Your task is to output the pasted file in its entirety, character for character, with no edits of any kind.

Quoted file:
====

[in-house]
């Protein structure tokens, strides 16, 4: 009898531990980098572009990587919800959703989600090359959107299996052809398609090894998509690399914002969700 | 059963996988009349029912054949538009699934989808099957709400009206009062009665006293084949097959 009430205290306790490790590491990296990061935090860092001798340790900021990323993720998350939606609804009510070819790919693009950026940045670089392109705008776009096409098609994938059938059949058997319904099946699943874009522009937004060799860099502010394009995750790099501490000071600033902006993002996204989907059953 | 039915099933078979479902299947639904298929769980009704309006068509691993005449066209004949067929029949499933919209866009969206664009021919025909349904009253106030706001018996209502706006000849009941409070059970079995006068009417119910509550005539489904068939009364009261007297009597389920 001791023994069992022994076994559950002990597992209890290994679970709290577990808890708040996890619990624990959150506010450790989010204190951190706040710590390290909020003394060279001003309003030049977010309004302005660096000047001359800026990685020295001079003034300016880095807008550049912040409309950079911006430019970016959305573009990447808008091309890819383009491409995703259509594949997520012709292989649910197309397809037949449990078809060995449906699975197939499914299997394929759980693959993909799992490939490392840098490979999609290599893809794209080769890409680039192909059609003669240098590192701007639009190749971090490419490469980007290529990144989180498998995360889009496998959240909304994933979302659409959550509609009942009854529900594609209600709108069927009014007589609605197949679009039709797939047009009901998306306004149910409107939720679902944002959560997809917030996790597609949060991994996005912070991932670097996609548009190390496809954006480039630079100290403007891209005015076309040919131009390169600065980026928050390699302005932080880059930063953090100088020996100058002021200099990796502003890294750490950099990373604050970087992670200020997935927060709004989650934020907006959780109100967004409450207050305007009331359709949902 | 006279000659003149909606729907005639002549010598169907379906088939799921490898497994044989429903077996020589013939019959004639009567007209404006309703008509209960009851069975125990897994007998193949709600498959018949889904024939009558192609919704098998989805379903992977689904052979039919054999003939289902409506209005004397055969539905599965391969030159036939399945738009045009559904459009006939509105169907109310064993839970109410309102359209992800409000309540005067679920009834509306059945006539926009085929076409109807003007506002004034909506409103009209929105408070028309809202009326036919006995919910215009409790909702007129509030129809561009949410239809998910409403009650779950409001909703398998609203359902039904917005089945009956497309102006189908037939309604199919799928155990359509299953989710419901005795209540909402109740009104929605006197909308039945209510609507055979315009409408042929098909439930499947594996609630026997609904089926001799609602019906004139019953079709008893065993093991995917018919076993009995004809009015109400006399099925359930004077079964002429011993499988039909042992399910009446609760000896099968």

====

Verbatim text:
[in-house]
């Protein structure tokens, strides 16, 4: 009898531990980098572009990587919800959703989600090359959107299996052809398609090894998509690399914002969700 | 059963996988009349029912054949538009699934989808099957709400009206009062009665006293084949097959 009430205290306790490790590491990296990061935090860092001798340790900021990323993720998350939606609804009510070819790919693009950026940045670089392109705008776009096409098609994938059938059949058997319904099946699943874009522009937004060799860099502010394009995750790099501490000071600033902006993002996204989907059953 | 039915099933078979479902299947639904298929769980009704309006068509691993005449066209004949067929029949499933919209866009969206664009021919025909349904009253106030706001018996209502706006000849009941409070059970079995006068009417119910509550005539489904068939009364009261007297009597389920 001791023994069992022994076994559950002990597992209890290994679970709290577990808890708040996890619990624990959150506010450790989010204190951190706040710590390290909020003394060279001003309003030049977010309004302005660096000047001359800026990685020295001079003034300016880095807008550049912040409309950079911006430019970016959305573009990447808008091309890819383009491409995703259509594949997520012709292989649910197309397809037949449990078809060995449906699975197939499914299997394929759980693959993909799992490939490392840098490979999609290599893809794209080769890409680039192909059609003669240098590192701007639009190749971090490419490469980007290529990144989180498998995360889009496998959240909304994933979302659409959550509609009942009854529900594609209600709108069927009014007589609605197949679009039709797939047009009901998306306004149910409107939720679902944002959560997809917030996790597609949060991994996005912070991932670097996609548009190390496809954006480039630079100290403007891209005015076309040919131009390169600065980026928050390699302005932080880059930063953090100088020996100058002021200099990796502003890294750490950099990373604050970087992670200020997935927060709004989650934020907006959780109100967004409450207050305007009331359709949902 | 006279000659003149909606729907005639002549010598169907379906088939799921490898497994044989429903077996020589013939019959004639009567007209404006309703008509209960009851069975125990897994007998193949709600498959018949889904024939009558192609919704098998989805379903992977689904052979039919054999003939289902409506209005004397055969539905599965391969030159036939399945738009045009559904459009006939509105169907109310064993839970109410309102359209992800409000309540005067679920009834509306059945006539926009085929076409109807003007506002004034909506409103009209929105408070028309809202009326036919006995919910215009409790909702007129509030129809561009949410239809998910409403009650779950409001909703398998609203359902039904917005089945009956497309102006189908037939309604199919799928155990359509299953989710419901005795209540909402109740009104929605006197909308039945209510609507055979315009409408042929098909439930499947594996609630026997609904089926001799609602019906004139019953079709008893065993093991995917018919076993009995004809009015109400006399099925359930004077079964002429011993499988039909042992399910009446609760000896099968």